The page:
Isata Kanneh-Mason during the Bergen Festival – Reviews and recommendations

The British pianist Isata Kanneh-Mason (26) has already managed to make a mark on a homogeneous and classically cultivated classical music culture.

In her critically acclaimed record releases, she has highlighted music by marginalized and underrated composers such as Clara Schumann and Samuel Coleridge-Taylor.

During this year’s Festival in Bergen, Kanneh-Mason played two exclusive evening concerts in Grieg’s living room at Troldhaugen. This venue can only accommodate about 50 spectators, all sitting close around the Grieg’s Steinway grand piano from 1892.

The concert late Monday night consisted mainly of standard repertoire of Mozart, Grieg, Chopin and Rakhmaninov.

The highlight, however, was to be a powerful and thought-provoking performance of Sofia Gubaidulina’s explosive “Chaconne” from 1962.

The music that disappeared

It was a little surprising that Kanneh-Mason for unknown reasons did not play more of the pieces on the concert program. She informed along the way about a change in the order, but said nothing about that she chose to cancel parts of the program.

Of five «Études-Tableaux» from Rakhmaninov’s Op. 39 she thus ended up playing only two. And it announced the selection of preludes from Aleksandr Skrjabins Op. 11 simply shone with his absence.

The result was that the concert ended up about a quarter of an hour shorter than stated in the program.

Program changes can of course occur for practical reasons. Still, it was surprising that she did not replace the cancellations with any of the other things she has in the repertoire.

INTIMATE CONCERT: Isata Kanne-Mason played two concerts for around 30 spectators in Grieg’s living room at Troldhaugen.

Photo: Thor Brødreskift

Cool perfectionism

Kanneh-Mason opened with one of Wolfgang Amadeus Mozart’s most dramatic works for solo piano: The Sonata in C minor from 1784.

Here she showed already from the first note that she had no plans to adjust the sound level in Grieg’s intimate living room. The opening theme in the bass was hammered out with Beethoven-like strength. As a whole, the sonata appeared free of sentimentality, with an emphasis on dramatic power and stoic self-control.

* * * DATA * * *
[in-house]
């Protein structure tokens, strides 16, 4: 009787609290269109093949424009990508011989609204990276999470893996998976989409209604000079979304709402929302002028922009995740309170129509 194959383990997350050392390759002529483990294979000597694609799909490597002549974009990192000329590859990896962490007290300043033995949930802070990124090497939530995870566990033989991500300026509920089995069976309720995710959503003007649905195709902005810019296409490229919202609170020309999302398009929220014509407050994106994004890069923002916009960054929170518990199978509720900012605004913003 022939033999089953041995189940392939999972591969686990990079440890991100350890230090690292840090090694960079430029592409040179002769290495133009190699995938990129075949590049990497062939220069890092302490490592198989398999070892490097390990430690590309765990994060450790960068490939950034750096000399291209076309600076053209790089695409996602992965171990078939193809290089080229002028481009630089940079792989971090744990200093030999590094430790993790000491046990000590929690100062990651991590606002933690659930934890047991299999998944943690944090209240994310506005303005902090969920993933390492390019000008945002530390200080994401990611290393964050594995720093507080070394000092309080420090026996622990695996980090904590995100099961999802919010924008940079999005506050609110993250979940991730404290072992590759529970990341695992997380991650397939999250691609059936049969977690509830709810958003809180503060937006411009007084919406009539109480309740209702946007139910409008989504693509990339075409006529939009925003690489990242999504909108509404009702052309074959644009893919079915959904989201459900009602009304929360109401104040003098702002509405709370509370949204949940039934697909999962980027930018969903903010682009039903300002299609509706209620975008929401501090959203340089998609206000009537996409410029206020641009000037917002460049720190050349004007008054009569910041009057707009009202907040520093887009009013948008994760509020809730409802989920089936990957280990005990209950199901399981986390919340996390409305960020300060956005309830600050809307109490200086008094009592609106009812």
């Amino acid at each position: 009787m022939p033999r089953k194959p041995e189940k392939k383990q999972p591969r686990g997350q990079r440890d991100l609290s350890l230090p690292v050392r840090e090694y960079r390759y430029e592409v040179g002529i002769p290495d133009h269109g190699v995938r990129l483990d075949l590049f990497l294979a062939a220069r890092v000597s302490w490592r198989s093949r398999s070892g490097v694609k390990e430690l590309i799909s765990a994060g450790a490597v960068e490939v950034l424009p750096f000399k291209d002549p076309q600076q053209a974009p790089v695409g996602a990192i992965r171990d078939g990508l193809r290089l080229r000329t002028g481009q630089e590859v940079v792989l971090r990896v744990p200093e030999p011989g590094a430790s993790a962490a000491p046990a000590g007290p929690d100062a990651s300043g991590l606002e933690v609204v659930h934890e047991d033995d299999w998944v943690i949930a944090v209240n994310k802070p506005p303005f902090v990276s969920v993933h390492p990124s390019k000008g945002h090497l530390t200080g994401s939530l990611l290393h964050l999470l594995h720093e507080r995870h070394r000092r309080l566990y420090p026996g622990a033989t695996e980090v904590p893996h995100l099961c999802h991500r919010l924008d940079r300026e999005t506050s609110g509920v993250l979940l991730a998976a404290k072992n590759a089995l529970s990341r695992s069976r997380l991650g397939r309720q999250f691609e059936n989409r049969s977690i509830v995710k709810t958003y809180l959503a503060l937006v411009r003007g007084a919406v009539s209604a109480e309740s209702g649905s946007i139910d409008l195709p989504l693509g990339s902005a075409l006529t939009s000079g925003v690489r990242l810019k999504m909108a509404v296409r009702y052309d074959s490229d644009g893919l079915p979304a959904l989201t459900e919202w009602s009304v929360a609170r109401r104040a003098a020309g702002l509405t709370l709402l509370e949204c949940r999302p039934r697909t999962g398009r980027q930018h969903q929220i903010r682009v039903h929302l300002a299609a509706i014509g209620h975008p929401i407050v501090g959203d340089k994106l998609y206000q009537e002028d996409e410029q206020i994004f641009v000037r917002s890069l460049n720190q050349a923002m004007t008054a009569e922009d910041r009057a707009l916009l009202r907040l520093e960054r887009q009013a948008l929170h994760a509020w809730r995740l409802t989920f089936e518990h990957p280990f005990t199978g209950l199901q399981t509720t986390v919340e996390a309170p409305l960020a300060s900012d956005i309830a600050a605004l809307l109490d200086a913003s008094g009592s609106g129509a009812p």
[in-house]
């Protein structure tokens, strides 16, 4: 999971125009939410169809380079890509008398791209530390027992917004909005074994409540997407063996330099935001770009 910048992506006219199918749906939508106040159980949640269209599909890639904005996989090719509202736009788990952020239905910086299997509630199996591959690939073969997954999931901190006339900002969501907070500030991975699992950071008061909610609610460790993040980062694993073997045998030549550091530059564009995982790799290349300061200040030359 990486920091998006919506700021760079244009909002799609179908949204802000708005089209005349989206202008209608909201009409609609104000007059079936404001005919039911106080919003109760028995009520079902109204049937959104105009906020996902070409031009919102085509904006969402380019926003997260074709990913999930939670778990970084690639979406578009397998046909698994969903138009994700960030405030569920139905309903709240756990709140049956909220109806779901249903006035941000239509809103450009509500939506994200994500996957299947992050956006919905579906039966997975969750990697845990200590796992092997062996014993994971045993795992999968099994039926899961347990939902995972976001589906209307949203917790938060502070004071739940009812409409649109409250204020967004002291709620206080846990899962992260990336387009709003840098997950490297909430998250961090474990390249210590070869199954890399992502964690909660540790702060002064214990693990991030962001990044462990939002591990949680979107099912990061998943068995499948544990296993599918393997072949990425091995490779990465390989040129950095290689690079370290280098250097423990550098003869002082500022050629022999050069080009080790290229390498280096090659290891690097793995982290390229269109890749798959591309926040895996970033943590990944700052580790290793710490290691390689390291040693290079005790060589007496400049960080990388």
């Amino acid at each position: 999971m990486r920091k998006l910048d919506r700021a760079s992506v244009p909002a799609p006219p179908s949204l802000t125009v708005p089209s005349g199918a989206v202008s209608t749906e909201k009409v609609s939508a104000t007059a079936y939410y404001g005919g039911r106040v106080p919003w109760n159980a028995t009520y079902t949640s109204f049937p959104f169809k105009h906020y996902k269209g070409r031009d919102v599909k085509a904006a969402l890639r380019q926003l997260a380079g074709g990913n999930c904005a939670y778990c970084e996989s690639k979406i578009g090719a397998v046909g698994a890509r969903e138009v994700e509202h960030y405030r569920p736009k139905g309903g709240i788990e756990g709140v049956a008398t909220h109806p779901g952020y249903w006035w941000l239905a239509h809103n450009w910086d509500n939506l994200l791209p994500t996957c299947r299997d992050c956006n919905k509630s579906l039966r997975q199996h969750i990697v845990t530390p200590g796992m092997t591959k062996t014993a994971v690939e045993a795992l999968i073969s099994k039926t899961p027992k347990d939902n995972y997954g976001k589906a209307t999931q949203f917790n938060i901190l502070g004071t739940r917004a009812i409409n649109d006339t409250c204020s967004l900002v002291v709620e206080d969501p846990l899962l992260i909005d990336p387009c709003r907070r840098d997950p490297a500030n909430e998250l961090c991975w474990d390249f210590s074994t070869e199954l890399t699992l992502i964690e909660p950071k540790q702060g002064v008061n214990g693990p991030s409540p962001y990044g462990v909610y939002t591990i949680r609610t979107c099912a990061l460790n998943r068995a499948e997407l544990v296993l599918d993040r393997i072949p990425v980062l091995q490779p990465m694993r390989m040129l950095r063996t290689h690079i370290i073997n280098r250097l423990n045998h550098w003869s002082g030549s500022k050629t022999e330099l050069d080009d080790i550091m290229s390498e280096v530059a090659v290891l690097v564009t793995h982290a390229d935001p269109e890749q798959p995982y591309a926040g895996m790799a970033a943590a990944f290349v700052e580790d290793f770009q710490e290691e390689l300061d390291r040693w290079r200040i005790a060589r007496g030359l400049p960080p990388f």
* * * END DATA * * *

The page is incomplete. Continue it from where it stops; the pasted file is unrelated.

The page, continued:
The performance of the Mozart Sonata set a standard for the rest of the program this warm summer evening at Troldhaugen. Kanneh-Mason’s playing style is characterized by technical steel control, rhythmic precision, marked contrasts and generally a greater well-being in the works’ more powerful parts.

However, it did not take long before I missed more freedom and warmth in the game, and a stronger eye for both poetic details and overall storytelling. There was something hard and angular about a lot of the music this evening.

Chopin’s F minor ballad, with its wordless accounts of idyllic and gruesome events, for example, became rather static in expression. The really gripping musical drama did not materialize.

Grieg’s longing “Nocturne” was played with refined sound treatment and perfect trills. One would still think that a performance at about midnight on Grieg’s own grand piano would end up being both more atmospheric and characterized by the inspiration of the moment.

Musical volcanic eruption

The things that made Kanneh-Mason not completely convinced in the romantic standard repertoire, however, worked in her favor in the evening’s only work composed after the last world war: Sofia Gubaidulina’s “Chaconne” from 1962.

Gubaidulina broke through in the West after the fall of the Soviet Union. She is today considered one of the greatest living composers. Gubaidulina turns 91 this fall, but still keeps it going.

“Chaconne” was composed at a time when Gubaidulina was persona non grata for the Soviet regime because of her uncompromising modernism. The piece is now well on its way to becoming a modern standard work for pianists.

Hearing this work, composed at the same time as the Cuba crisis by a female Tartar Russian, and performed with enormous power by a young black female pianist in the living room of Norway’s musical national icon, was thought-provoking.

It will undoubtedly be the moment I remember best from this year’s Festival.

However, it is most of all due to the power of Kanneh-Mason’s performance. It balanced the abrupt contrasts razor-sharp, and hammered out the cascades of tones with shocking power and precision.

Gubaidulina’s musical protest thus became exactly the musical volcanic eruption that this work is supposed to be. Kanneh-Mason’s play brought Grieg’s 130-year-old grand piano roughly to the limits of what it could withstand.

Still, it was a pity that the less groundbreaking parts of the concert did not manage to set the mind and soul in motion to the same degree. The great magic was absent this beautiful summer evening in Grieg’s villa.

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